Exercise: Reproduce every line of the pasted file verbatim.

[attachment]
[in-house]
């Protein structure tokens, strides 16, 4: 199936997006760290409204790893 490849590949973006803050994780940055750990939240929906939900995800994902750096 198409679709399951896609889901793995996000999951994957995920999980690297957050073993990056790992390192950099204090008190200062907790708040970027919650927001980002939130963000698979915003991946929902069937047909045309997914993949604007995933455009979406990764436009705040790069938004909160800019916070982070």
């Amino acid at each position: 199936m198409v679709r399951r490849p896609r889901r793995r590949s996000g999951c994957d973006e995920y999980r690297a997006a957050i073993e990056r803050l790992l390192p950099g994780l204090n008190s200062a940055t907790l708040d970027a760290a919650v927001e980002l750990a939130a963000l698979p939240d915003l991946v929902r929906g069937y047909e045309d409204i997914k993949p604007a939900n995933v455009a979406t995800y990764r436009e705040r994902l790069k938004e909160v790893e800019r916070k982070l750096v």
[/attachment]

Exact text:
[in-house]
């Protein structure tokens, strides 16, 4: 199936997006760290409204790893 490849590949973006803050994780940055750990939240929906939900995800994902750096 198409679709399951896609889901793995996000999951994957995920999980690297957050073993990056790992390192950099204090008190200062907790708040970027919650927001980002939130963000698979915003991946929902069937047909045309997914993949604007995933455009979406990764436009705040790069938004909160800019916070982070």
């Amino acid at each position: 199936m198409v679709r399951r490849p896609r889901r793995r590949s996000g999951c994957d973006e995920y999980r690297a997006a957050i073993e990056r803050l790992l390192p950099g994780l204090n008190s200062a940055t907790l708040d970027a760290a919650v927001e980002l750990a939130a963000l698979p939240d915003l991946v929902r929906g069937y047909e045309d409204i997914k993949p604007a939900n995933v455009a979406t995800y990764r436009e705040r994902l790069k938004e909160v790893e800019r916070k982070l750096v």